Aki: In Jodo Shinshu we don’t have a lot of directive practices. We don’t have zazen like in Soto Zen. We don’t have koans, although I would argue we do, we just don’t call them that. But one of the big things for Jodo Shinshu is a practice of self-reflection. Whatever format that takes—whether it’s a moment of quiet reflecting, whether it’s more casually coming up throughout the day, reflecting on “Why did I react this way? Why did I think that way” For me the teachings really help me to focus on self-reflection. Other power allows me that space to step back and remember it’s not allows about me, and I don’t always have to be the center of what’s going on, and my perspective is not the only one. It is the working of other power, a brief moment where the wisdom and compassion of Amida Buddha, the Dharma, breaks through my ego-centered perspective and my own blind passions, for perhaps a glimpse of something closer to ultimate truth, but it is not my own doing. And that awareness helps me reframe my perspective. Out of that comes a sense of deep gratitude. Say I’m frustrated at someone, and I think “Why are they like that?” But when I consider the interaction through the lens of other power, I can’t help but remember that there’s causes and conditions that make them react in a certain way.
Gesshin: Giving you the flexibility to move beyond your conception of yourself.
Aki: Yes. And then, from that shift in perspective, it helps me in terms of everyday living. I have more gratitude when I understand there are causes and conditions that are going on outside of myself.
Gesshin: This reminds me of an image one of my teachers would use to describe dharma practice. If a boat that’s crossing a river has a hole in it, the boat will sink. You have to take a bucket and bale the water out of the boat for it to continue to sail. In this metaphor, the water inside the boat is selfish desire, and the river water is desire that is direct outwards, towards helping other people. Actually they are the same water. Desire isn’t inherently good or bad. If you bale out your own selfish desire, it will become the river around you that takes you forward. Although this metaphor is about desire, I wonder if we could apply it to other power as well. When I was reading about other power for this interview, a lot of the images that are used in dharma talks are of boats and of the wind. It makes me think that the main question is, “What is allowing us to move, and have momentum in our life?”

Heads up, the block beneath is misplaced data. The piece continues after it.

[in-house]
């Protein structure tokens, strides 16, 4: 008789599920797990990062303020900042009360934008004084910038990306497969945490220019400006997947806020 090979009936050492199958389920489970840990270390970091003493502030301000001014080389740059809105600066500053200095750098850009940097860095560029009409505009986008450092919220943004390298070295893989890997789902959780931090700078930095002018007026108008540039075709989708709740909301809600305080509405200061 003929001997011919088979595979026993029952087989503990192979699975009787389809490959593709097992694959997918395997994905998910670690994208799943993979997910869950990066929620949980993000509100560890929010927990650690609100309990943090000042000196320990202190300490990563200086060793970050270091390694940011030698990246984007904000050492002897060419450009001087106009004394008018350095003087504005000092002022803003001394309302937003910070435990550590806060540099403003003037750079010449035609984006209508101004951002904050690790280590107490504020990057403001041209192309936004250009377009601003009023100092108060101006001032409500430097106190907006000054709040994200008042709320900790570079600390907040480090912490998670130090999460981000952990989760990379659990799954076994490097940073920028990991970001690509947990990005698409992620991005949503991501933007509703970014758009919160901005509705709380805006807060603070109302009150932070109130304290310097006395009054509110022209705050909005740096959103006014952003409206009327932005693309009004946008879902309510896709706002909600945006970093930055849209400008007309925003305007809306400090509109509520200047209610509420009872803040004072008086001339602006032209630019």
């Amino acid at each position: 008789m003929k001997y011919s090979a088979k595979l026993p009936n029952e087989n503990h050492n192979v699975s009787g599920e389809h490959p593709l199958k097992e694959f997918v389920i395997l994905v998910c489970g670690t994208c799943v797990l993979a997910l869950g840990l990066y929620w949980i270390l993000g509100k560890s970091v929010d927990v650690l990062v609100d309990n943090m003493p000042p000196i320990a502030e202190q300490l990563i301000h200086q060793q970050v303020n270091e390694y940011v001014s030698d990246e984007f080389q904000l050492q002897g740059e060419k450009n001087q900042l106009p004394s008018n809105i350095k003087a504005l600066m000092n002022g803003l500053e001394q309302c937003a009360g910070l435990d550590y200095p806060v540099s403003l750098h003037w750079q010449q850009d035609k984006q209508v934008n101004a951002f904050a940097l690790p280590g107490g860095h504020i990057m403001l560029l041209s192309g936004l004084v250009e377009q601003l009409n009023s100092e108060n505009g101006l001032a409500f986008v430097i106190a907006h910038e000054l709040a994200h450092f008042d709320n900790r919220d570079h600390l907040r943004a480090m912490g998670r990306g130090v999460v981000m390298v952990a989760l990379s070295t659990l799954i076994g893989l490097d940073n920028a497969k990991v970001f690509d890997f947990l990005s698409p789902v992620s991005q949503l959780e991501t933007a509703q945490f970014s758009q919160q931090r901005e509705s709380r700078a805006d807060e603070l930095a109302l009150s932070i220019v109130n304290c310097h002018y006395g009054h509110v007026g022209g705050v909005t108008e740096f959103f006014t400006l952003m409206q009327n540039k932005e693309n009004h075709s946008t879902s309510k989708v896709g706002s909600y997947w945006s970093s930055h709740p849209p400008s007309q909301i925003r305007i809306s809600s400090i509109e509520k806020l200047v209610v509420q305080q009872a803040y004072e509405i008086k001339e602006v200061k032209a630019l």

A: In Jodo-Shinshu we would probably phrase it a little differently—that the ocean, especially our waves, is our self-churning, like our anger. But there are also a lot of metaphors with boats! The boat itself is other power, and its what’s helping us cross the ocean, because of we tried to cross the river ourselves, we would drown. It’s too exhausting alone. But Amida Buddha provides us this boat, which is the teachings, that allow us to sail through. Not that it’s always calm seas, but it’s a lot easier when we have this boat to help buoy us up.
Gesshin: I have a Kuan Yin devotional practice that I’ve developed in the last year, working in mental health (and I actually got this idea from an IBS alum, Jamie). When I come home at the end of the day, I write down the names of the people I counsel, and put them on my alter. Then I sort of turn it over into Kuan Yin’s hands, because it’s too much for me to fix. This is the only way that I can fully transition from work to home. Would you say this is other power?